What is Missile Mode Flight?

XQ-139AC Features“Missile Mode Flight” is just what it sounds like – forward flight in a configuration like that of a conventional missile. This is not a revolutionary concept – missiles have flown under these conditions for decades. What is new, however, is the concept of a missile that can change its flight mode. Something that can hover like a helicopter and also fly forward like a missile. Missiles and fixed-wing aircraft in general are limited to this single mode of horizontal flight. Slowing the aircraft down to zero airspeed would mean stalling the wing causing it to stop producing lift and result in the aircraft falling out of control.

Common Missiles
If you needed an aircraft that could hover in place (perhaps for Search-And-Rescue), you instead used a helicopter. Helicopters do a fine job of hovering, but are severely limited in top speed by several factors. The faster a helicopter flies forward, the higher its advancing blade’s tip speed is. Eventually the tip of the rotor blade will reach the speed of sound, Mach 1, causing tremendous drag and therefore fuel burn, pressure forces on the blade structure, and noise. Because helicopter blades spin very fast, the tip of the rotor blade can reach Mach 1 well before the helicopter itself reaches such a speed.

Helicopter Rotor Disk
In fact, the fastest conventional helicopter, The Westland Lynx, can only reach a speed of 201 mph. That’s blazing fast for a car but fixed-wing airplanes have flown faster than that since the 1940’s. A comparable airplane that also uses turbine engines for onboard power, the Piaggio Avanti, has a top speed of 458 mph – more than double that of the fastest conventional helicopter. Even the Eurocopter X3 – the fastest “compound” helicopter (a design that uses propellers to generate extra thrust and speed) has a top speed of just 293 mph. If you want a vehicle that hovers, you would begrudgingly accept a low top speed.

Comparison Chart of Maximum Speed and Onboard Power
Helicopters have to use the majority of their onboard power just to stay in the air – the spinning rotors generate all the lift needed to hover. This requires much more onboard power than a fixed-wing airplane of the same weight. If that power could be used to hover, and then to generate only thrust in forward flight, much higher speeds could be reached. This is the driving theory behind aircraft like the V-22 Osprey and F-35B Lightning II. But these aircraft also need heavy and expensive mechanisms.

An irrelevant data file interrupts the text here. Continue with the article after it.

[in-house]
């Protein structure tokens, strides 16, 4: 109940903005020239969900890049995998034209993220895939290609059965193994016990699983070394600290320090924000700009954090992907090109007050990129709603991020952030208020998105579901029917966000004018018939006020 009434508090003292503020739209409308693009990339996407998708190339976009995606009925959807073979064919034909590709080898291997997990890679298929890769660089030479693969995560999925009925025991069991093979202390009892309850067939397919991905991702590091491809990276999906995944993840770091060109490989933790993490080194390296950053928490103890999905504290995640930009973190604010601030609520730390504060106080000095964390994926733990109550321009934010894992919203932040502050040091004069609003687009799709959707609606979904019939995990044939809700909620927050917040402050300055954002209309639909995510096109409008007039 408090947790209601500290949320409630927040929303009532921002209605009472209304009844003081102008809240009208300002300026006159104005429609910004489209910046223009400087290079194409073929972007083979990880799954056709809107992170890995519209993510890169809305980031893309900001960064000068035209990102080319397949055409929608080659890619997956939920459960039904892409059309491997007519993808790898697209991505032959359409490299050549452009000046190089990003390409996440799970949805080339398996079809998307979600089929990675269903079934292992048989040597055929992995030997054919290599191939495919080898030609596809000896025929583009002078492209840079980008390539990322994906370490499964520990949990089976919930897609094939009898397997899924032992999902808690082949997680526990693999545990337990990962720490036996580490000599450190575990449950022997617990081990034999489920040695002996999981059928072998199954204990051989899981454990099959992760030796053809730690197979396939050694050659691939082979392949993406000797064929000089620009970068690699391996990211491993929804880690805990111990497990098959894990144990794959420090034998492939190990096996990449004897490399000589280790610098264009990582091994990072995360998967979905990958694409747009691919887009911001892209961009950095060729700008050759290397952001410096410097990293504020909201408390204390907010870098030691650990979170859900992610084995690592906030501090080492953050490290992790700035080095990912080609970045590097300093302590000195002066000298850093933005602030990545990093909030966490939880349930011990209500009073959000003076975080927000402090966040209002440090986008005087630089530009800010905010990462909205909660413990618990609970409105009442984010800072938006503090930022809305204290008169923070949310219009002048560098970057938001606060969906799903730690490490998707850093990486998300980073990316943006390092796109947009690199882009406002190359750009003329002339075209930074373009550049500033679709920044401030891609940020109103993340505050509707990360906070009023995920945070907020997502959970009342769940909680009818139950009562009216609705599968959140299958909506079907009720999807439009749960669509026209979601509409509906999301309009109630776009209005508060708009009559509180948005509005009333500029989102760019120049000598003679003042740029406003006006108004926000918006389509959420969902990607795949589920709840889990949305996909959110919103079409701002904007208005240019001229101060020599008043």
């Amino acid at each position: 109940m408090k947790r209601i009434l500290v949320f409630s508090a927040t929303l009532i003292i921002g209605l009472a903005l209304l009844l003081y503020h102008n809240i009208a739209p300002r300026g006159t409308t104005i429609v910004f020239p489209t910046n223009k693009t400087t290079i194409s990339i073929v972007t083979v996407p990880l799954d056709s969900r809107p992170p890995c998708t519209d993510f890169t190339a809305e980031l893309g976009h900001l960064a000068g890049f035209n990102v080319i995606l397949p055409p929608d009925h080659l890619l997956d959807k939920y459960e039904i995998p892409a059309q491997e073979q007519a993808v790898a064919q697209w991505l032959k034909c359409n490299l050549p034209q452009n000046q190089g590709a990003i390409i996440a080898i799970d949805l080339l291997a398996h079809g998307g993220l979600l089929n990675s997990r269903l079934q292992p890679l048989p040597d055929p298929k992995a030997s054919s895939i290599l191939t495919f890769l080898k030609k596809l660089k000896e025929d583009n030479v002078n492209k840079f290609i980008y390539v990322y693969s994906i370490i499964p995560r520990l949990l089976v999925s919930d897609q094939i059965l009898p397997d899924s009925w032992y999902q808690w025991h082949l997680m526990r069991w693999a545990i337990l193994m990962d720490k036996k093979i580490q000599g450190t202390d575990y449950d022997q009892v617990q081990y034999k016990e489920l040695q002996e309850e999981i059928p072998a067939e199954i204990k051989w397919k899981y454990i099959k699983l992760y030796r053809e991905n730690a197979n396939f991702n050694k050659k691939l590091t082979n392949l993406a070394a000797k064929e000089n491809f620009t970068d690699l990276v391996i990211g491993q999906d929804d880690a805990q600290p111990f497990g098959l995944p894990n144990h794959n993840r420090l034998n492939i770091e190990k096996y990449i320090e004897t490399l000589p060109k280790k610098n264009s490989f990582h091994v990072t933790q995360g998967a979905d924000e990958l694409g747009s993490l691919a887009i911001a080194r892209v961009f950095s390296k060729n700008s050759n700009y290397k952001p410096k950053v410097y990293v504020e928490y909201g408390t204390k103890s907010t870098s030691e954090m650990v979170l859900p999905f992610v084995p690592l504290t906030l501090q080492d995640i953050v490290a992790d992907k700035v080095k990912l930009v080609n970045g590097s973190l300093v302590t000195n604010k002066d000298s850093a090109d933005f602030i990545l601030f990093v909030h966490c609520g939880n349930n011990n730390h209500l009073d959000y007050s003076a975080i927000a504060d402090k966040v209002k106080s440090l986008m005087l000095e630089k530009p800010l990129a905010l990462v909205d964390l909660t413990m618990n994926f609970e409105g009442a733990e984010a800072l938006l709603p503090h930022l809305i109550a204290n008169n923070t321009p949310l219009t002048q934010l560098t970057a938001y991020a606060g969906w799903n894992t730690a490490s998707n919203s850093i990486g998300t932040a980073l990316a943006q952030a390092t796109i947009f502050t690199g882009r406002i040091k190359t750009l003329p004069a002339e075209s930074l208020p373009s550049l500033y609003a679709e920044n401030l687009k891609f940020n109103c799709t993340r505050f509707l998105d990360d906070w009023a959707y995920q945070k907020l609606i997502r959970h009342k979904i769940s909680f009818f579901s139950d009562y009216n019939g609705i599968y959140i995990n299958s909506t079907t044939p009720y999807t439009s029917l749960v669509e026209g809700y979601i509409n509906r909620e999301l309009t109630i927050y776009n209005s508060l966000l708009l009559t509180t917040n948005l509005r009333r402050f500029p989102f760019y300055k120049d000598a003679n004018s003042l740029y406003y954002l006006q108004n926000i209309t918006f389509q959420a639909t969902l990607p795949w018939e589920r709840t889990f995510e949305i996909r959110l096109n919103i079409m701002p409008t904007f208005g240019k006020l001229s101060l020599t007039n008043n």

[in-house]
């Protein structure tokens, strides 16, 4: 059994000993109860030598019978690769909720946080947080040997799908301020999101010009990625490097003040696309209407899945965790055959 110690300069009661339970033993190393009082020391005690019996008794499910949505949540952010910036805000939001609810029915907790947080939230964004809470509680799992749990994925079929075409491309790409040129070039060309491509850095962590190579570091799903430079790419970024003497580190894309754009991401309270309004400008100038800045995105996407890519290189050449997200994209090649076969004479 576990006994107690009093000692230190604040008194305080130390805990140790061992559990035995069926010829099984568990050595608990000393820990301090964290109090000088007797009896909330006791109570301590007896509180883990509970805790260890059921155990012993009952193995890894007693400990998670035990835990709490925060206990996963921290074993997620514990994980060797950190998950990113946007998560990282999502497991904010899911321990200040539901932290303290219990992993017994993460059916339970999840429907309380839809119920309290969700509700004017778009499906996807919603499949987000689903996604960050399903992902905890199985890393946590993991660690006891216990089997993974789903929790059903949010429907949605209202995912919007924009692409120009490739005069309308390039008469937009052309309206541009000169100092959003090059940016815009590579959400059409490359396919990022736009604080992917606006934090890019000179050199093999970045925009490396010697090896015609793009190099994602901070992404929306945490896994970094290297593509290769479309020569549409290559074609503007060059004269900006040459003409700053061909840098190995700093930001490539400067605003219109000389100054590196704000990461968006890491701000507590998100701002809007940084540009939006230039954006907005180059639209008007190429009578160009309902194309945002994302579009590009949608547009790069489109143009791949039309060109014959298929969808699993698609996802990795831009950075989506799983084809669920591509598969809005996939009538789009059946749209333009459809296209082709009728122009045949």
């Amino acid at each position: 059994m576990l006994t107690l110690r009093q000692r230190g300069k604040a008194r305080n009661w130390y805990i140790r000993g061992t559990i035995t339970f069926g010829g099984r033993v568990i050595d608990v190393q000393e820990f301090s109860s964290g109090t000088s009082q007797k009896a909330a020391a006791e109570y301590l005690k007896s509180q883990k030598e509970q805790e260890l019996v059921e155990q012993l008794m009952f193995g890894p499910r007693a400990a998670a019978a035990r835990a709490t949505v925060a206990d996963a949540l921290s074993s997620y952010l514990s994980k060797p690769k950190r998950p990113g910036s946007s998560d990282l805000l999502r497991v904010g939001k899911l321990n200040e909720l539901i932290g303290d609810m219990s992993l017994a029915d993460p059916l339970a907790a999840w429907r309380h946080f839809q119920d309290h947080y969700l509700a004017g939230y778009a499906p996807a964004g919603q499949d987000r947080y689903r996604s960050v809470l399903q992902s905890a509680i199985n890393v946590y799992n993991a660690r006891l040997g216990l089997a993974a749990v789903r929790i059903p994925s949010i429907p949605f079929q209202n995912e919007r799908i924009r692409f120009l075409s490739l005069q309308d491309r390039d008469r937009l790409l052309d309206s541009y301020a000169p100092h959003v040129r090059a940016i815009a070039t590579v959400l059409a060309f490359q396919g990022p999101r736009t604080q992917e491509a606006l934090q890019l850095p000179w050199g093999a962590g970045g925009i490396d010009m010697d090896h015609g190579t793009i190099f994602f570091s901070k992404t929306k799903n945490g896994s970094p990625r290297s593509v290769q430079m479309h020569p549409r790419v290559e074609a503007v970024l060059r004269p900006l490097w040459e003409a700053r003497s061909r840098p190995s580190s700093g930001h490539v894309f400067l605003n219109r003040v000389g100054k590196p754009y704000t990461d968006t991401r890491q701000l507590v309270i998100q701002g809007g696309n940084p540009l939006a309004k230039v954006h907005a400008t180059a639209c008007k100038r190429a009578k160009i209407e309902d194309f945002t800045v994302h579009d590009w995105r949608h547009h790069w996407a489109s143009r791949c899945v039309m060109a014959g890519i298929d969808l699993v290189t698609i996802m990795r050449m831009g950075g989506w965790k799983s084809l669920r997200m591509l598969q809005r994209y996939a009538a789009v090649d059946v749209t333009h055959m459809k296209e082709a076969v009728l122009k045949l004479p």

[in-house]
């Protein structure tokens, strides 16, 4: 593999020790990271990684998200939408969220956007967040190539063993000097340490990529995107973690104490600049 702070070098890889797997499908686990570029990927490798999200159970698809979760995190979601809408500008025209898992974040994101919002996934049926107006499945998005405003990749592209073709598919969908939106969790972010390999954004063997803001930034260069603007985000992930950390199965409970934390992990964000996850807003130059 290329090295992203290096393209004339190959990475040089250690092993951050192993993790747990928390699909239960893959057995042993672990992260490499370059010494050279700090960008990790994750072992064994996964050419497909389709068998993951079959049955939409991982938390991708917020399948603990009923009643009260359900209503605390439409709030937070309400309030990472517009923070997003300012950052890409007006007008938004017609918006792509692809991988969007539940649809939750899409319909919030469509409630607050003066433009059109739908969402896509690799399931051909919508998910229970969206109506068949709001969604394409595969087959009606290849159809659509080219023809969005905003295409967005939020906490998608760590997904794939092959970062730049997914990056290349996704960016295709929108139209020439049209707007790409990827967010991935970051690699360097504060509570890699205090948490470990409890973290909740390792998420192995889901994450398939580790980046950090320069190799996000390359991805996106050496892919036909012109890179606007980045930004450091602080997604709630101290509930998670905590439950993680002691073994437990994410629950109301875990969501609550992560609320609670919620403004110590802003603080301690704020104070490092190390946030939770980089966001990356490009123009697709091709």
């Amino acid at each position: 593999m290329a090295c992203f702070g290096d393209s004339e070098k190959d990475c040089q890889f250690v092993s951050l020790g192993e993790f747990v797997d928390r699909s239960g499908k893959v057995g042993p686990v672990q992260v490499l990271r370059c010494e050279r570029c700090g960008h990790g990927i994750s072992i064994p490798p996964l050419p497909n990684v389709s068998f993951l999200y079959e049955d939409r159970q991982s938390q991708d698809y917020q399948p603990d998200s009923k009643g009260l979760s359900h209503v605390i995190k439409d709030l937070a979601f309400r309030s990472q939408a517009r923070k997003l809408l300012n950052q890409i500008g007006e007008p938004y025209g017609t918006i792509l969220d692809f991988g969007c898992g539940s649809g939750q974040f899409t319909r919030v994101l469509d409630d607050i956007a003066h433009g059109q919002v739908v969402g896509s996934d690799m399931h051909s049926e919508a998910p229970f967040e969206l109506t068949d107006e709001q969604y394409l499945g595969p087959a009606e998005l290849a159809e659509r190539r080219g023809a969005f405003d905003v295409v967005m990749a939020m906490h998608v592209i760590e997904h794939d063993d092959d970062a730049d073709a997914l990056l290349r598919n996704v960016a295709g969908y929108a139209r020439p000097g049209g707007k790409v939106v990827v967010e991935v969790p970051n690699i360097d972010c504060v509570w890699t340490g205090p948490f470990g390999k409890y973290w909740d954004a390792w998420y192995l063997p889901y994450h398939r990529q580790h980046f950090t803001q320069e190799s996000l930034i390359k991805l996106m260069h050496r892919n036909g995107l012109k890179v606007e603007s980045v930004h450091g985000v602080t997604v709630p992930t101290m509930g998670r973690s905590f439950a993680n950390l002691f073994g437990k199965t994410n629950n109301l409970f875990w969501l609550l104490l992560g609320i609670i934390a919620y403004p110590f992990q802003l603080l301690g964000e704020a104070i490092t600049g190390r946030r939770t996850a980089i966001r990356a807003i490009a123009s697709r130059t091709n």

V-22 and F-35B
An aircraft that could take-off and hover in a “nose-up” configuration and then pitch over into “missile-mode” would be faster and more efficient than both helicopters and fixed-wing airplanes. This is the new capability the XQ-139 design brings the US Government, Private Companies, and now the consumers and hobbyists. The design requires no complicated mechanisms to transition between hover mode and “missile mode” flight and back again. The wings do not need to be sized for take-off and landing so they are smaller and simpler than a comparable fixed-wing airplane’s wings. That means less weight and less drag which result in longer flight times and higher top speeds.

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  • Hi Hans,

    Yeah I remember the quadshot, they really had an uphill battle back then to get the transition right and with side winds in hover.

    They got it to work pretty welll, but winds and gusts landing and taking off were always a problem.

    I think my design might be better from that aspect, as very little side profile is present if you automate weathervaning parallel to the wind.

    A feature which is already available on quadplane in ArduPlane.

    I think quadshot might have actually suffered by their "vertical stabilizers" and light weight in winds and gusts.



  • Gary McCray nice work! Vastly improved. You got the CG right also.

    However "quadshot" from ... 2010 (?) got this down perfect.


  • Hi Richard,

    This concept does certainly embody the seed of a good idea and as you said about agreeing to disagree on design philosophy, it got me to thinking about what possibly a more optimally functional tail sitter quad plane might be like that embodied the concepts I was speaking of.

    I liked it so much I think I'm actually going to build it.

    Behold, the QuadroPlane - All comments welcome:


  • Developer

    Good post!  It's got a lot of people talking at least!

    I think the major problem is going to be the lack of yaw contrrol which is (I hear) also a problem with the similar XCraft PlusOne drone (flight test video here).  I'd highly recommend having at least two moving fins - that will turn it into more of a SingleCopter but it will resolve the yaw control problems I think.

  • Hi Aleksey, It makes a tremendous difference. At 2 cells the battery is nominally at 7.4V. A 4 cell battery doubles the voltage to 14.8V. That allows you to swing the same prop faster as long as you can provide enough current.
  • 4s battery, but does it really matters?

  • Ha! Great classic show. So many interesting vehicles.

  • @Richard,

    Your design reminds me of this classic Thunderbirds 3:


  • Stephen, It's loads of fun to fly at our local AMA field. I don't think I would fly anything in a public park with people around, except maybe a small foamie or one of the smaller 20g quads. Unfortunately, we have to deal with the public sometimes and the best thing we can do is educate them - show them there is no risk or safety hazard by flying things safely, in approved spaces, and being open about what is inside.

    Aleksey, on a 2-cell battery? I find that hard to believe.

    Digital Wings, The design proposal was originally submitted to DARPA for development but did not win a contract. We have no further connection to them.

  • The max perk says that the design is going to DARPA :-)
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